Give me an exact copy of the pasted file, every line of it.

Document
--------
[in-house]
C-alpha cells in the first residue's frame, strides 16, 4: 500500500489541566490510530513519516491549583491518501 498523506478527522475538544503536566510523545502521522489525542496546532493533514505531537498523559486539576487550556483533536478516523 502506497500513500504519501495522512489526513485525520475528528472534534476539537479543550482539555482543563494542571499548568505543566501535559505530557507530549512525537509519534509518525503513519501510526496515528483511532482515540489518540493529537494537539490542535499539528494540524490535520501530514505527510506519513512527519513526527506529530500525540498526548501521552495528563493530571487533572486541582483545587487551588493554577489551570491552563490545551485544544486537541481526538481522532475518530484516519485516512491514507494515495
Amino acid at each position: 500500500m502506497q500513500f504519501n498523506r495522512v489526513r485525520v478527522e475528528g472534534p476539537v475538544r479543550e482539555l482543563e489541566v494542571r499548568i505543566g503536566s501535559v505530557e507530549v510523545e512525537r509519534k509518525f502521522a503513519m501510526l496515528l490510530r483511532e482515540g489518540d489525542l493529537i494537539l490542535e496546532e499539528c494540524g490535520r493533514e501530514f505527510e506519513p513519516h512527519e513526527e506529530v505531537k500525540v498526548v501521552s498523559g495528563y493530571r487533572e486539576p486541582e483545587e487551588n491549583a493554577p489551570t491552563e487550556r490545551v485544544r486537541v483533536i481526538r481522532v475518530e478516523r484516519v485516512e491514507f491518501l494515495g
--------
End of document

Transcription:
[in-house]
C-alpha cells in the first residue's frame, strides 16, 4: 500500500489541566490510530513519516491549583491518501 498523506478527522475538544503536566510523545502521522489525542496546532493533514505531537498523559486539576487550556483533536478516523 502506497500513500504519501495522512489526513485525520475528528472534534476539537479543550482539555482543563494542571499548568505543566501535559505530557507530549512525537509519534509518525503513519501510526496515528483511532482515540489518540493529537494537539490542535499539528494540524490535520501530514505527510506519513512527519513526527506529530500525540498526548501521552495528563493530571487533572486541582483545587487551588493554577489551570491552563490545551485544544486537541481526538481522532475518530484516519485516512491514507494515495
Amino acid at each position: 500500500m502506497q500513500f504519501n498523506r495522512v489526513r485525520v478527522e475528528g472534534p476539537v475538544r479543550e482539555l482543563e489541566v494542571r499548568i505543566g503536566s501535559v505530557e507530549v510523545e512525537r509519534k509518525f502521522a503513519m501510526l496515528l490510530r483511532e482515540g489518540d489525542l493529537i494537539l490542535e496546532e499539528c494540524g490535520r493533514e501530514f505527510e506519513p513519516h512527519e513526527e506529530v505531537k500525540v498526548v501521552s498523559g495528563y493530571r487533572e486539576p486541582e483545587e487551588n491549583a493554577p489551570t491552563e487550556r490545551v485544544r486537541v483533536i481526538r481522532v475518530e478516523r484516519v485516512e491514507f491518501l494515495g